Walking to our car, I turn to her. “I tell you what. You don’t have to pay me any money, but you know what I want you to do?”
She stops and gazes up at me, then speaks inquisitively. “What?”
“Write the story,” I reply. “That’s how you can pay me back. Write the story that’s in your head.”
And that nine-year-old girl starts writing the moment we get home. She works on her story for weeks. With every free moment she can find, Autumn sneaks away to write in this notebook that feels like her first grown-up dream.
A few days later, I discover my six-year-old daughter, Eden, hiding under her lofted bed. She’s writing in a tiny notebook she found lying around the house. “What are you working on?” I ask. She turns to me with a startled look on her face, “Oh, I’m writing a story about a groundhog. I’m on chapter four.”
It seems this thing has caught on: we’re a family of writers now. A family of dreamers, with our pens and our notebooks. And it all started with two things: my notebook and my dream to be more true to who I was created to be.
I have always held this longing to write, but I placed my own goals on hold when I became a mom. I told myself, “I’ll get to it later.” “When the lessons are done.” “When everyone’s been fed.” “When the house is clean.” “When my kids are grown.” It was easy for me to box up my dreams because it was so hard to find the time.
Last year, I decided to chase the desire I had kept buried for so long. It hasn’t been easy, my dream-chasing. It has meant leaving chores undone for days so I can finish one more draft. More centrally, it has meant unearthing the fears I have buried for years. The fear of what other people might think; the fear that I might not measure up; the fear that no one will ever read anything I write. But taking the risk to chase my dream has also meant that I am happier. That I am more fulfilled. That I am a better person than I was before. I am more intentional in my interactions with people. More patient. Less irritable.
As I started chasing my dream again, I realized that pursuing my passions also serves my family. For nine years, I’ve been so focused on being Mom—on providing meals, giving encouragement, teaching lessons—that I didn’t realize what my kids need most of all is to see me dream, too, and to witness me taking steps to achieve it. Watching me change our routine ever so slightly, dedicating just an hour or two a day to my own goals, I’ve shown them that having dreams is a part of life. And that while chasing them is a risk, it’s one that’s always worth taking. That even when we’re feeling scared, going after our deepest dreams is what we do.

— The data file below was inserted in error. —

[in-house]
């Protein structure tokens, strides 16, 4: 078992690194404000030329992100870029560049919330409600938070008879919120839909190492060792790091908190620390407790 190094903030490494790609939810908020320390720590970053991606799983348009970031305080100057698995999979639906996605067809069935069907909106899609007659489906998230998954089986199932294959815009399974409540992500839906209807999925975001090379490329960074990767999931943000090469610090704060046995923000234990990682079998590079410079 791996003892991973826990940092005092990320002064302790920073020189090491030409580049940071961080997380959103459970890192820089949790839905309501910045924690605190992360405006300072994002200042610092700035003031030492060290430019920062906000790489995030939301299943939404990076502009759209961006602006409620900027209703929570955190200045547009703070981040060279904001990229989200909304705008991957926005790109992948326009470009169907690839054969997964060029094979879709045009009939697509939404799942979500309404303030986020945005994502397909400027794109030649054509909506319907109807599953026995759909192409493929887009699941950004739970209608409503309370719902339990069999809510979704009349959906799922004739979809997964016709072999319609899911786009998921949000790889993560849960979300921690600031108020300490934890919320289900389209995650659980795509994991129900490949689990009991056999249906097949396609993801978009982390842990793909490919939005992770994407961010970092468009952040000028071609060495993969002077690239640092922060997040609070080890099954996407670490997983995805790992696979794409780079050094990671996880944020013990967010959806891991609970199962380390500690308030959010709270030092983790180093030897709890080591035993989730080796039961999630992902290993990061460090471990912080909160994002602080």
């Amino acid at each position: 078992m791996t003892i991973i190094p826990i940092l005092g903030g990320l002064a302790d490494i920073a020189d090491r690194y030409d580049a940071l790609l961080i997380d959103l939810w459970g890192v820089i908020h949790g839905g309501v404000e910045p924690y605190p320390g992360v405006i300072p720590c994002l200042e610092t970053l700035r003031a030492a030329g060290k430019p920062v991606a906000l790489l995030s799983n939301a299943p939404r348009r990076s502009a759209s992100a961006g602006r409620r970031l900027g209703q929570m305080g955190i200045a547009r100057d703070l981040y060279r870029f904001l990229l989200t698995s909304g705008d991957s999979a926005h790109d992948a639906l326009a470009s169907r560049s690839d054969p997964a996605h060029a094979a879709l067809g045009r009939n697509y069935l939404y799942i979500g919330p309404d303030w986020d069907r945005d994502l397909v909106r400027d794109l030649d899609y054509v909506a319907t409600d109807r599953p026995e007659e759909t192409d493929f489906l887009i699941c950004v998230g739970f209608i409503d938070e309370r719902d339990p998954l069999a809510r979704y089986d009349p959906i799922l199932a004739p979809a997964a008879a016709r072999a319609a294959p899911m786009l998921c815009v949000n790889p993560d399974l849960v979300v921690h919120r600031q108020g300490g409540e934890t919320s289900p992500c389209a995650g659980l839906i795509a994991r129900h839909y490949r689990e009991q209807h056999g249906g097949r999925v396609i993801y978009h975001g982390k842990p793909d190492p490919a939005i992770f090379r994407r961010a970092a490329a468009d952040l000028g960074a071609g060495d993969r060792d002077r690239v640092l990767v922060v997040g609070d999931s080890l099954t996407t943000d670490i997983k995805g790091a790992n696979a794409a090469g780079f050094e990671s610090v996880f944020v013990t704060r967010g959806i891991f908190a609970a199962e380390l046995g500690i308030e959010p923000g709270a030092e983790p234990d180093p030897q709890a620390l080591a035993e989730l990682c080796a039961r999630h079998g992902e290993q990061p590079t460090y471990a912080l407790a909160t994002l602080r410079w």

A couple of months after beginning my new writing routine, I glance out the window to see my daughters with one of the next-door neighbor kids. Months ago, I found an old plastic picnic table and set it up in the woods for the kids to use as a mud kitchen. It has transformed into a writing desk. The three of them sit in silence, each with a notebook and pen.
I watch their tilted heads, bent in concentration. After a moment, one looks up to say something. The others turn their heads to respond. In my peripheral vision, I see another neighbor coming from her house, notebook in hand.
“We started a writing club,” the girls say when they come inside. “But we didn’t get much writing done. We mostly talked about ideas, but it was fun!”
I pour a cup of tea and breathe in, allowing the soft chamomile scent to fill my lungs. I’ve heard all along that kids imitate our behavior. Now I’ve seen it firsthand. My children need me to reach for the moon. They’ll never know how to do it themselves if they don’t see me try.